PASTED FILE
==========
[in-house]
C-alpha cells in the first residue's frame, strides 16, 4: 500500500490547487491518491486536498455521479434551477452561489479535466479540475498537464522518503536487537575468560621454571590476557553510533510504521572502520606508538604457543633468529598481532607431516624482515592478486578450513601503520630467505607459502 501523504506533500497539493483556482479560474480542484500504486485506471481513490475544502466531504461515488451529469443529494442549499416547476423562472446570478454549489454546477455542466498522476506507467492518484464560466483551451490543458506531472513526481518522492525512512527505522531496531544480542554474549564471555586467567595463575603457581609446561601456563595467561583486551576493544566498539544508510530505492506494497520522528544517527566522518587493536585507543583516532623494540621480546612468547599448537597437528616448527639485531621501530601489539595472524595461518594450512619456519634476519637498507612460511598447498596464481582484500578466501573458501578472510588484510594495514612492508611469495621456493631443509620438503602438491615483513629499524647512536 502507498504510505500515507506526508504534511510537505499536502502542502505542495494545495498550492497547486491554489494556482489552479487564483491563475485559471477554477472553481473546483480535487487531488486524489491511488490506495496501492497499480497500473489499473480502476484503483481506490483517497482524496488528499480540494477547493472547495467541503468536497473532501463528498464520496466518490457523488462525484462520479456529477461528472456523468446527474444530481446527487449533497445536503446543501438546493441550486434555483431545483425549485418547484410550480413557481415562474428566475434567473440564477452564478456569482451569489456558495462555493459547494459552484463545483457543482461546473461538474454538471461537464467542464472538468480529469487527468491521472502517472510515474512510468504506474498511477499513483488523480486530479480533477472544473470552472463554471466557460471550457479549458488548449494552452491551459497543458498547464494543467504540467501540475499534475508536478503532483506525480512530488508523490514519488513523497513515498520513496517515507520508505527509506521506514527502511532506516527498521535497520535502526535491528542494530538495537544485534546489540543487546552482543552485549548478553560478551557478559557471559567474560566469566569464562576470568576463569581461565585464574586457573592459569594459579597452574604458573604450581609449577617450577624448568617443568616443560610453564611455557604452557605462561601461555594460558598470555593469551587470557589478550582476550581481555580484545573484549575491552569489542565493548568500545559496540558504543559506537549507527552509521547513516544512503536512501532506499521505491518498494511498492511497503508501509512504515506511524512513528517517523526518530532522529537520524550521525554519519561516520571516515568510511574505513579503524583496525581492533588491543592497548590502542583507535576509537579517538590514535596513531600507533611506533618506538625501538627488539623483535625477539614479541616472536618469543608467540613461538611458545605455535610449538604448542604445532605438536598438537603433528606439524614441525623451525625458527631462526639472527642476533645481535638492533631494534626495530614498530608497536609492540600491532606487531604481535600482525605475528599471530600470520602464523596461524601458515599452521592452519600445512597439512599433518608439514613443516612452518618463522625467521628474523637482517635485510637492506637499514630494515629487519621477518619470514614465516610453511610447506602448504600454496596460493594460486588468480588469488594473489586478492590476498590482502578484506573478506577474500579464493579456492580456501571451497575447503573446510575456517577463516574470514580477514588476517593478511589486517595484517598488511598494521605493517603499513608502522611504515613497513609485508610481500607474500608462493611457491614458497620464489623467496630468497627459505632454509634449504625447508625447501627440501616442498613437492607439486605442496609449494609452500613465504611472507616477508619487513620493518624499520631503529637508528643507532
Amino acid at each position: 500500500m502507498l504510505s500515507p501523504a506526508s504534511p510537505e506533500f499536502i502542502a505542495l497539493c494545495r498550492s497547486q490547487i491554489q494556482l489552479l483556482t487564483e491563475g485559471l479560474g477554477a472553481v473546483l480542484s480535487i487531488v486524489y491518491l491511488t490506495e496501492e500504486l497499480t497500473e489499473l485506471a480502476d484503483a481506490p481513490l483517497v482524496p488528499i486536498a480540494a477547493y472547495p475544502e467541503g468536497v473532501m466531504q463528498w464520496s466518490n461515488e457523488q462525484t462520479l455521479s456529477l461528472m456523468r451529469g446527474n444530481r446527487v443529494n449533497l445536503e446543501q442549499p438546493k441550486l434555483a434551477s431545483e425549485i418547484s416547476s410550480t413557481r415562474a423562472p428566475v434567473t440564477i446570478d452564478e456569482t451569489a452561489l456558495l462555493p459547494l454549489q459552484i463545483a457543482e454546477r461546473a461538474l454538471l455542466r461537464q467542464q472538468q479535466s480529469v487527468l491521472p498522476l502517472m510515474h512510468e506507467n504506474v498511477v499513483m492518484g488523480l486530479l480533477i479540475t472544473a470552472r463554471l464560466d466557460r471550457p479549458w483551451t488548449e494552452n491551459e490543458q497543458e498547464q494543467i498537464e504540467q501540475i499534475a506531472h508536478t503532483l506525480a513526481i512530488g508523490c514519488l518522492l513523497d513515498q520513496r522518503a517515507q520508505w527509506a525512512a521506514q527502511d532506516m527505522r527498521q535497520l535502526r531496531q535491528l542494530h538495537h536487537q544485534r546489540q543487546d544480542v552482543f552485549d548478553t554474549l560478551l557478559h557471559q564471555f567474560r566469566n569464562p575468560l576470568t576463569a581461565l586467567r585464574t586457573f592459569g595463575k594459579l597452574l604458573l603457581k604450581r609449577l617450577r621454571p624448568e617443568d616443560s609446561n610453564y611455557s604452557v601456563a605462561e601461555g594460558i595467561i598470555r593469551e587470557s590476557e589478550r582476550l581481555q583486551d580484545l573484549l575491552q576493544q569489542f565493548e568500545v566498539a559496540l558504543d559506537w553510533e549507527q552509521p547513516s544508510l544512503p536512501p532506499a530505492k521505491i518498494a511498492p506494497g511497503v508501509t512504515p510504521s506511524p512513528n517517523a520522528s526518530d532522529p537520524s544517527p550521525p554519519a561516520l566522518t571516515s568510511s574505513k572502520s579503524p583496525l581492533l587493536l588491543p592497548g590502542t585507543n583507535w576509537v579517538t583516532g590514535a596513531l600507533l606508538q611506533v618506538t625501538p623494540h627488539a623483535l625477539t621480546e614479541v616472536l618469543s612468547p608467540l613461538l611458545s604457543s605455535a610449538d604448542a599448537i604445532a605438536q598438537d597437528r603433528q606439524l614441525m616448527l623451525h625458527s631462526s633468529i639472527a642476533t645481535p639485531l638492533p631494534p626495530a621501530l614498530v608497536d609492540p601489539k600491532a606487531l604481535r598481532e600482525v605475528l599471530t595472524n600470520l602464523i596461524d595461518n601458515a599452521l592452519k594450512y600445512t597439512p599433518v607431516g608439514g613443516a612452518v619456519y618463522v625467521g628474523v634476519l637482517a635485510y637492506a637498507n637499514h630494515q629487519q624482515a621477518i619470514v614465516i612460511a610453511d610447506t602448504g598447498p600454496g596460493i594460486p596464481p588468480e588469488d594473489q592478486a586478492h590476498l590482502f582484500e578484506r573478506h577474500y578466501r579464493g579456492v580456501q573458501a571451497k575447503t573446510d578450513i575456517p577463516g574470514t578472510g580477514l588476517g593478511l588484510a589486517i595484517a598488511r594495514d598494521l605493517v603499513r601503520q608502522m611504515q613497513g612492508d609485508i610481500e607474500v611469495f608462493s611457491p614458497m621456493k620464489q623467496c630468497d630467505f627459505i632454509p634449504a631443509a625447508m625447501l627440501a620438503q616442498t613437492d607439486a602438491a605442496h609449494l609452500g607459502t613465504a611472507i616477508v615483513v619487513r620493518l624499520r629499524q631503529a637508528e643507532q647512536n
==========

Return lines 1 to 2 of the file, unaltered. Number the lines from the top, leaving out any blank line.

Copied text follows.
[in-house]
C-alpha cells in the first residue's frame, strides 16, 4: 500500500490547487491518491486536498455521479434551477452561489479535466479540475498537464522518503536487537575468560621454571590476557553510533510504521572502520606508538604457543633468529598481532607431516624482515592478486578450513601503520630467505607459502 501523504506533500497539493483556482479560474480542484500504486485506471481513490475544502466531504461515488451529469443529494442549499416547476423562472446570478454549489454546477455542466498522476506507467492518484464560466483551451490543458506531472513526481518522492525512512527505522531496531544480542554474549564471555586467567595463575603457581609446561601456563595467561583486551576493544566498539544508510530505492506494497520522528544517527566522518587493536585507543583516532623494540621480546612468547599448537597437528616448527639485531621501530601489539595472524595461518594450512619456519634476519637498507612460511598447498596464481582484500578466501573458501578472510588484510594495514612492508611469495621456493631443509620438503602438491615483513629499524647512536 502507498504510505500515507506526508504534511510537505499536502502542502505542495494545495498550492497547486491554489494556482489552479487564483491563475485559471477554477472553481473546483480535487487531488486524489491511488490506495496501492497499480497500473489499473480502476484503483481506490483517497482524496488528499480540494477547493472547495467541503468536497473532501463528498464520496466518490457523488462525484462520479456529477461528472456523468446527474444530481446527487449533497445536503446543501438546493441550486434555483431545483425549485418547484410550480413557481415562474428566475434567473440564477452564478456569482451569489456558495462555493459547494459552484463545483457543482461546473461538474454538471461537464467542464472538468480529469487527468491521472502517472510515474512510468504506474498511477499513483488523480486530479480533477472544473470552472463554471466557460471550457479549458488548449494552452491551459497543458498547464494543467504540467501540475499534475508536478503532483506525480512530488508523490514519488513523497513515498520513496517515507520508505527509506521506514527502511532506516527498521535497520535502526535491528542494530538495537544485534546489540543487546552482543552485549548478553560478551557478559557471559567474560566469566569464562576470568576463569581461565585464574586457573592459569594459579597452574604458573604450581609449577617450577624448568617443568616443560610453564611455557604452557605462561601461555594460558598470555593469551587470557589478550582476550581481555580484545573484549575491552569489542565493548568500545559496540558504543559506537549507527552509521547513516544512503536512501532506499521505491518498494511498492511497503508501509512504515506511524512513528517517523526518530532522529537520524550521525554519519561516520571516515568510511574505513579503524583496525581492533588491543592497548590502542583507535576509537579517538590514535596513531600507533611506533618506538625501538627488539623483535625477539614479541616472536618469543608467540613461538611458545605455535610449538604448542604445532605438536598438537603433528606439524614441525623451525625458527631462526639472527642476533645481535638492533631494534626495530614498530608497536609492540600491532606487531604481535600482525605475528599471530600470520602464523596461524601458515599452521592452519600445512597439512599433518608439514613443516612452518618463522625467521628474523637482517635485510637492506637499514630494515629487519621477518619470514614465516610453511610447506602448504600454496596460493594460486588468480588469488594473489586478492590476498590482502578484506573478506577474500579464493579456492580456501571451497575447503573446510575456517577463516574470514580477514588476517593478511589486517595484517598488511598494521605493517603499513608502522611504515613497513609485508610481500607474500608462493611457491614458497620464489623467496630468497627459505632454509634449504625447508625447501627440501616442498613437492607439486605442496609449494609452500613465504611472507616477508619487513620493518624499520631503529637508528643507532